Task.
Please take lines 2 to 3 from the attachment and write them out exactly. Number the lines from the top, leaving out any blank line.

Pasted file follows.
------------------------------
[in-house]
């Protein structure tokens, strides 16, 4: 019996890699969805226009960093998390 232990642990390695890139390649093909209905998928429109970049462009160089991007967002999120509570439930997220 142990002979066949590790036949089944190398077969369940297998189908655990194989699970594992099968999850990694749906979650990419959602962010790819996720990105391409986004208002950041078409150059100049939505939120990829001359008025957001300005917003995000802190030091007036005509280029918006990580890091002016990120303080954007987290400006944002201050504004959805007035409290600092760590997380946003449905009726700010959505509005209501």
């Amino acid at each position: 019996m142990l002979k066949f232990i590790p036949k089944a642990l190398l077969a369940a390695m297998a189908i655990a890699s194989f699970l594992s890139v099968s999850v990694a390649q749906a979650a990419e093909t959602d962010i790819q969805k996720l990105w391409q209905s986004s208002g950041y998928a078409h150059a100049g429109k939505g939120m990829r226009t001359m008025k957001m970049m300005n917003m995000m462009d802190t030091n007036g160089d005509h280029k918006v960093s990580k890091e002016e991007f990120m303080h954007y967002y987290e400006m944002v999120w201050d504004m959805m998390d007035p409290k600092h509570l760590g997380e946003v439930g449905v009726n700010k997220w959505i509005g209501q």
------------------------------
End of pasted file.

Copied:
């Protein structure tokens, strides 16, 4: 019996890699969805226009960093998390 232990642990390695890139390649093909209905998928429109970049462009160089991007967002999120509570439930997220 142990002979066949590790036949089944190398077969369940297998189908655990194989699970594992099968999850990694749906979650990419959602962010790819996720990105391409986004208002950041078409150059100049939505939120990829001359008025957001300005917003995000802190030091007036005509280029918006990580890091002016990120303080954007987290400006944002201050504004959805007035409290600092760590997380946003449905009726700010959505509005209501």
């Amino acid at each position: 019996m142990l002979k066949f232990i590790p036949k089944a642990l190398l077969a369940a390695m297998a189908i655990a890699s194989f699970l594992s890139v099968s999850v990694a390649q749906a979650a990419e093909t959602d962010i790819q969805k996720l990105w391409q209905s986004s208002g950041y998928a078409h150059a100049g429109k939505g939120m990829r226009t001359m008025k957001m970049m300005n917003m995000m462009d802190t030091n007036g160089d005509h280029k918006v960093s990580k890091e002016e991007f990120m303080h954007y967002y987290e400006m944002v999120w201050d504004m959805m998390d007035p409290k600092h509570l760590g997380e946003v439930g449905v009726n700010k997220w959505i509005g209501q």